Union Royal Commission proves to be a show trial

Former Australian Workers Union official Ralph Blewitt gave evidence at the commission.

The Royal Commission into Trade Union Governance and Corruption, which began on May 12, opened with allegations against former Labor prime minister Julia Gillard.

The commission's first day receiving evidence confirmed it is a political show trial.

The first person in the witness box was former Australian Workers Union (AWU) official Ralph Blewitt. The “explosive allegation” he made was that Gillard was at home when he paid a builder $7000 for renovations at her Melbourne home from a slush fund.

Not that she actually saw him pay the builder or had any knowledge of the payment, but she was at home at the time. Perhaps the Royal Commissioner might draw the inference that she was at home because that was where she lived. And the year? 1994.


Blewitt is a former AWU state secretary who now lives in Malaysia. The fund — the Australian Workers Union Workplace Reform Association — was set up by Blewitt and another AWU official, Bruce Wilson, in 1992 to receive payments from the Thiess construction company for safety services that were never performed. It was established with legal advice from Gillard when she was a salaried partner at the law firm Slater & Gordon.

For the past two years, the slush fund has attracted the attention of the Murdoch media, mostly because of allegations made by Blewitt against Gillard and Wilson, who was her partner at the time. Both have repeatedly and strenuously denied any wrongdoing.

Blewitt has confessed his own dishonesty with the slush fund in a series of interviews with The Australian.

For the past 18 months, the Victorian Police have been investigating four offences related to “Blewitt, Wilson and others.” The offences are: obtaining property by deception, receiving secret commissions, making and using false documents, and conspiracy to cheat and defraud.

The investigation has been conducted with the cooperation of Blewitt. He is expected to be charged with, and plead guilty to, fraud related offences. In return, police are expected to submit that Blewitt should not receive a custodial sentence for his part in the criminal activity.


All of the first day’s evidence about Gillard and Wilson leads to some obvious questions — if Victorian Police have enough evidence for a prosecution, why has that prosecution not been carried out? Why should it be sidetracked and aired before a Royal Commission if the due processes of law are being undertaken?

Unions have consistently said that if there is evidence of corrupt activity by union officials there are existing remedies under present laws. The courts are the proper place to test these matters.

This is precisely what took place with former Health Services Union officials Michael Williamson and Craig Thomson. Both received jail terms for defrauding union members. Thomson has exercised his right of appeal and will be back before court later this year.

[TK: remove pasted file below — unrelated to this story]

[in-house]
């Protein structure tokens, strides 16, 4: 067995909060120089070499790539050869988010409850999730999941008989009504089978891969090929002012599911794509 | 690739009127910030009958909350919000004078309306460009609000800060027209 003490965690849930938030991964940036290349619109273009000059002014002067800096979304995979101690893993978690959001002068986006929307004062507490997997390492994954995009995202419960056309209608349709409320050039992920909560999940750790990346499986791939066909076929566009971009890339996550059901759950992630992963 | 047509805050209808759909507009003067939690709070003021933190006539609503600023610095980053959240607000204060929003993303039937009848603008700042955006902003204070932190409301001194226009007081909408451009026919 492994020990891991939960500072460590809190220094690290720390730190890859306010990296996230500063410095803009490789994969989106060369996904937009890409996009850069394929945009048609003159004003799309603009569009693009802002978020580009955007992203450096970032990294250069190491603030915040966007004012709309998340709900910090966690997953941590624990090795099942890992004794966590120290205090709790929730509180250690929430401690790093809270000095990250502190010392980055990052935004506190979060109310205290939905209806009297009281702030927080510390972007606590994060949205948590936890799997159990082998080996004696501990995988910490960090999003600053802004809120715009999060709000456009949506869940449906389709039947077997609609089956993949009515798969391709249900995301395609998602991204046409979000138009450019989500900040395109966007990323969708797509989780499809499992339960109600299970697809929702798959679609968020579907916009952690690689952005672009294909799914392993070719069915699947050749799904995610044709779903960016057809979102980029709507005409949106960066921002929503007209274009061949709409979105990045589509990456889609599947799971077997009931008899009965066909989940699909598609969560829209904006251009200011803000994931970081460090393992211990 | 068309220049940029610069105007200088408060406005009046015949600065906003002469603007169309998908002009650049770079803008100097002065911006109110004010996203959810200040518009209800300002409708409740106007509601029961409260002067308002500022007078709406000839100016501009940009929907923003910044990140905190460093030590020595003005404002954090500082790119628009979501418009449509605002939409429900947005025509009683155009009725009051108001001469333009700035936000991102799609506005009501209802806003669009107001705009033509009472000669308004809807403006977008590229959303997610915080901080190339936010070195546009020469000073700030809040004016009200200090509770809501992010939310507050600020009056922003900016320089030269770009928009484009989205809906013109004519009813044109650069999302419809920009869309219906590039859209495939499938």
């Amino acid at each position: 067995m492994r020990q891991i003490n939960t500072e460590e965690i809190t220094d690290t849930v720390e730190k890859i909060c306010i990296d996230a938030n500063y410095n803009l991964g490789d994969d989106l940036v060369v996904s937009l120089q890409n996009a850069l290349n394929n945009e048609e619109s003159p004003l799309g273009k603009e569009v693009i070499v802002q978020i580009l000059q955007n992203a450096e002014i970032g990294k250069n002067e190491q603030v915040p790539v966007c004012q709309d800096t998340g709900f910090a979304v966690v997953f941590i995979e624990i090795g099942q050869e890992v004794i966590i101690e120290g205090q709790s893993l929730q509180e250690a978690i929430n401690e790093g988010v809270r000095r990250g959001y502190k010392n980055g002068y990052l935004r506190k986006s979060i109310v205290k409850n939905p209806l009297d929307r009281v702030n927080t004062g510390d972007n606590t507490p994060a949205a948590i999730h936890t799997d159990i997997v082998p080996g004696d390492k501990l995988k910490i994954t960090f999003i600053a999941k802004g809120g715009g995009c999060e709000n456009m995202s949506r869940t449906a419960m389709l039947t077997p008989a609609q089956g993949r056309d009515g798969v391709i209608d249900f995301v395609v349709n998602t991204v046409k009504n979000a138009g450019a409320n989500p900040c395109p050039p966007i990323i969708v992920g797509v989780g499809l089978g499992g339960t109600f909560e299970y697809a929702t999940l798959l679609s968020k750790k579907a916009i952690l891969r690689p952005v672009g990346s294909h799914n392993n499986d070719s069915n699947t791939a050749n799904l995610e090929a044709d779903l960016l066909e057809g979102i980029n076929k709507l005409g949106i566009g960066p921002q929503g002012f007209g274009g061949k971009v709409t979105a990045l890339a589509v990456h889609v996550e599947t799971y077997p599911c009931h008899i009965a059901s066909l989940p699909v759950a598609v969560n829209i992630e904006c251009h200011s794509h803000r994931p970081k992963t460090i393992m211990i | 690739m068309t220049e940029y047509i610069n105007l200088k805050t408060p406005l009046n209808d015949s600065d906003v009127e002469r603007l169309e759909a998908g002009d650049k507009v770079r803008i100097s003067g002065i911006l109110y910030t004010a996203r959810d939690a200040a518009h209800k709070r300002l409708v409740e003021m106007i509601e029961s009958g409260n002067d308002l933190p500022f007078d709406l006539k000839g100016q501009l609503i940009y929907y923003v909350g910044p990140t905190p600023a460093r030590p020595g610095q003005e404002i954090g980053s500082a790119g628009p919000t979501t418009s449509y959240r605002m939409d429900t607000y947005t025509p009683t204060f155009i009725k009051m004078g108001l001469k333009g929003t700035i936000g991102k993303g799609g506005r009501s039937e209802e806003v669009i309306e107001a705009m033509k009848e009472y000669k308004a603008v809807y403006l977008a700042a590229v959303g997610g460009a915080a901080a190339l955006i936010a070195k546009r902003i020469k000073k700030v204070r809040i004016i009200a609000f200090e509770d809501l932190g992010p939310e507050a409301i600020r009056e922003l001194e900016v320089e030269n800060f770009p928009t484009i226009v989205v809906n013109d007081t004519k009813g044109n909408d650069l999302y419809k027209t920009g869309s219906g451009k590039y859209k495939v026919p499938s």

Blewitt also accused Bill Ludwig — recently retired AWU national president and Queensland state secretary, and influential figure in the Right faction of the ALP — of secretly receiving $50,000 from Wilson. Blewitt claimed he withdrew the money from the slush fund and gave it to Wilson, who then told him it was for Ludwig.

This is strenuously denied by Ludwig. In any event, it amounts to hearsay. A claim by Blewitt that he gave $5000 from the slush fund to a Transport Workers Union official in WA in 1994 would also appear to be hearsay. In denying that he ever received the payment, the now retired official described Blewitt as “a liar”.

Another matter of some interest is who is paying Blewitt's travel expenses from Malaysia. Blewitt, 69, admitted under cross-examination on the second day of the hearing that his finances were not in good shape and he had been unemployed, living on a Veterans’ Affairs pension, since he left the AWU 15 years ago.

He also said a Melbourne lawyer, Harry Nowicki, paid for his travel and accommodation from Malaysia on a number of occasions. Nowicki is reported to be writing a history of the AWU from 1985 to 1997, which explains his interest in the matter.

If the initial hearing and press reports are any guide, the inquiry will gift headlines to the Abbott government, provided by disgruntled would-be ALP politicians with tales to tell of how they were unfairly overlooked for pre-selection to parliament.


This is scheduled to go on until December when the Royal Commission is expected to present its report. Many have predicted that it would ask for an extension of time into next year to complete its investigations.

The recent budget papers seem to have anticipated this. A total of $53.3 million has been allocated for its operation over the next 14 months. The Abbott government has estimated that $23.4 million will be spent by the commission by June. A further $30 million has been allocated for the next financial year.

In a further indication of its priorities, the anti-union Australian Building and Construction Commission, which has yet to be legislated, will have its numbers increased by 50% while 16,500 public sector jobs will be axed. Another victory for extreme right-wing politics over the economic well-being of most of the electorate.

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